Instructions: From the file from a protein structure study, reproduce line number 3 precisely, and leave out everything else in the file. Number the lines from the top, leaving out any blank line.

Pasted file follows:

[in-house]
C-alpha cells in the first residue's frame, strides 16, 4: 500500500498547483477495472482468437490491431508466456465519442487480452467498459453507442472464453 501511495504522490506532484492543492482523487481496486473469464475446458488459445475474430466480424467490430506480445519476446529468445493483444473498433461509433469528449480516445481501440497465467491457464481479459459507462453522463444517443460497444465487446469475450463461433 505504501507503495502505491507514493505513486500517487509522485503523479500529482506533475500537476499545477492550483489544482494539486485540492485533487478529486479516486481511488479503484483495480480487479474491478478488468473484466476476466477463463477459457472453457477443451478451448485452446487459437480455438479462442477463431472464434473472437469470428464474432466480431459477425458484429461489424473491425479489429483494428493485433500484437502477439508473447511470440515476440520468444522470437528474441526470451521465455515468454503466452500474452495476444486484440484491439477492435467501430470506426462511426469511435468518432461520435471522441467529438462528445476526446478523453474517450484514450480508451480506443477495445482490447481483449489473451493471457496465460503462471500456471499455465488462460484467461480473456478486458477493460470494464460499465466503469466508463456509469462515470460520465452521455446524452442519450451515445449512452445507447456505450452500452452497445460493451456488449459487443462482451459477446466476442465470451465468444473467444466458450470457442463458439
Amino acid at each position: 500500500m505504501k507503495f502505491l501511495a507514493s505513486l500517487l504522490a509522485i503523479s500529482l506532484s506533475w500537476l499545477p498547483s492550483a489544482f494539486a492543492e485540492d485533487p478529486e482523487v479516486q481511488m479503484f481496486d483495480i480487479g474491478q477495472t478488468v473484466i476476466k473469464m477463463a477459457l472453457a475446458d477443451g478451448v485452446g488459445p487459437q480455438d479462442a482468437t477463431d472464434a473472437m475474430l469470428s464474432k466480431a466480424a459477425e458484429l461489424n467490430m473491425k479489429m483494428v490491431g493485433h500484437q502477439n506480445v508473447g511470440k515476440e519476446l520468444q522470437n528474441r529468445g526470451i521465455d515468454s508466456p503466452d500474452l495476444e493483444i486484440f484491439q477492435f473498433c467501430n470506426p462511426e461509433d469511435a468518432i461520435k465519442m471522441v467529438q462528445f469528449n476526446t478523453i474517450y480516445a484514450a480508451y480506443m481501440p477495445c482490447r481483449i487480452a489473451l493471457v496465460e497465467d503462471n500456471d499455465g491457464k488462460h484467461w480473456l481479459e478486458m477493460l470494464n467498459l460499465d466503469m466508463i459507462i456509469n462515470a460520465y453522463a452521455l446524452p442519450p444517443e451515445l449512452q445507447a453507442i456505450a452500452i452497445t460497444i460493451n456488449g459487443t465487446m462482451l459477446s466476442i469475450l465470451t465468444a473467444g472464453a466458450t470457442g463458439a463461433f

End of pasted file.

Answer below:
Amino acid at each position: 500500500m505504501k507503495f502505491l501511495a507514493s505513486l500517487l504522490a509522485i503523479s500529482l506532484s506533475w500537476l499545477p498547483s492550483a489544482f494539486a492543492e485540492d485533487p478529486e482523487v479516486q481511488m479503484f481496486d483495480i480487479g474491478q477495472t478488468v473484466i476476466k473469464m477463463a477459457l472453457a475446458d477443451g478451448v485452446g488459445p487459437q480455438d479462442a482468437t477463431d472464434a473472437m475474430l469470428s464474432k466480431a466480424a459477425e458484429l461489424n467490430m473491425k479489429m483494428v490491431g493485433h500484437q502477439n506480445v508473447g511470440k515476440e519476446l520468444q522470437n528474441r529468445g526470451i521465455d515468454s508466456p503466452d500474452l495476444e493483444i486484440f484491439q477492435f473498433c467501430n470506426p462511426e461509433d469511435a468518432i461520435k465519442m471522441v467529438q462528445f469528449n476526446t478523453i474517450y480516445a484514450a480508451y480506443m481501440p477495445c482490447r481483449i487480452a489473451l493471457v496465460e497465467d503462471n500456471d499455465g491457464k488462460h484467461w480473456l481479459e478486458m477493460l470494464n467498459l460499465d466503469m466508463i459507462i456509469n462515470a460520465y453522463a452521455l446524452p442519450p444517443e451515445l449512452q445507447a453507442i456505450a452500452i452497445t460497444i460493451n456488449g459487443t465487446m462482451l459477446s466476442i469475450l465470451t465468444a473467444g472464453a466458450t470457442g463458439a463461433f